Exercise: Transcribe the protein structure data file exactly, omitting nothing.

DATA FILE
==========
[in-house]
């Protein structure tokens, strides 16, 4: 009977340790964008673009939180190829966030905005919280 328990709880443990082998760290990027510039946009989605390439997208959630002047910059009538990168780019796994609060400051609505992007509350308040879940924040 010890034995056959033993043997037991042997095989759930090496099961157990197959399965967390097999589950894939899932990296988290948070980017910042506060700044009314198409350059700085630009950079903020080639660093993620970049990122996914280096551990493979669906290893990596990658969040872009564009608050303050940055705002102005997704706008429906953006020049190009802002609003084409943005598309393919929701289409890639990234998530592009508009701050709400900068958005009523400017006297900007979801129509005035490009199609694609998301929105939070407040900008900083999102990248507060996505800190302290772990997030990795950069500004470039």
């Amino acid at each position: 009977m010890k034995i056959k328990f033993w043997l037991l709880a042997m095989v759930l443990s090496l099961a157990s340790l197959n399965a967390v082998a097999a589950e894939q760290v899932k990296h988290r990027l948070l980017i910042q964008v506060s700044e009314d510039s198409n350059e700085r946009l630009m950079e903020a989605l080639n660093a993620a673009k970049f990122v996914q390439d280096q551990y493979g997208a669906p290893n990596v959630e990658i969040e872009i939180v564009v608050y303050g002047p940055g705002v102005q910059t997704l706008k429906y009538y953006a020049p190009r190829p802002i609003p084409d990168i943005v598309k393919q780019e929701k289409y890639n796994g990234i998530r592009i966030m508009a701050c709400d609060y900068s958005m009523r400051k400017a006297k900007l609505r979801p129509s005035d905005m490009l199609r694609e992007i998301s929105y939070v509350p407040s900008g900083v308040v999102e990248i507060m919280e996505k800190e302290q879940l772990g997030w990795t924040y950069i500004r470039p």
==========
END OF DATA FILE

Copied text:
[in-house]
């Protein structure tokens, strides 16, 4: 009977340790964008673009939180190829966030905005919280 328990709880443990082998760290990027510039946009989605390439997208959630002047910059009538990168780019796994609060400051609505992007509350308040879940924040 010890034995056959033993043997037991042997095989759930090496099961157990197959399965967390097999589950894939899932990296988290948070980017910042506060700044009314198409350059700085630009950079903020080639660093993620970049990122996914280096551990493979669906290893990596990658969040872009564009608050303050940055705002102005997704706008429906953006020049190009802002609003084409943005598309393919929701289409890639990234998530592009508009701050709400900068958005009523400017006297900007979801129509005035490009199609694609998301929105939070407040900008900083999102990248507060996505800190302290772990997030990795950069500004470039």
């Amino acid at each position: 009977m010890k034995i056959k328990f033993w043997l037991l709880a042997m095989v759930l443990s090496l099961a157990s340790l197959n399965a967390v082998a097999a589950e894939q760290v899932k990296h988290r990027l948070l980017i910042q964008v506060s700044e009314d510039s198409n350059e700085r946009l630009m950079e903020a989605l080639n660093a993620a673009k970049f990122v996914q390439d280096q551990y493979g997208a669906p290893n990596v959630e990658i969040e872009i939180v564009v608050y303050g002047p940055g705002v102005q910059t997704l706008k429906y009538y953006a020049p190009r190829p802002i609003p084409d990168i943005v598309k393919q780019e929701k289409y890639n796994g990234i998530r592009i966030m508009a701050c709400d609060y900068s958005m009523r400051k400017a006297k900007l609505r979801p129509s005035d905005m490009l199609r694609e992007i998301s929105y939070v509350p407040s900008g900083v308040v999102e990248i507060m919280e996505k800190e302290q879940l772990g997030w990795t924040y950069i500004r470039p």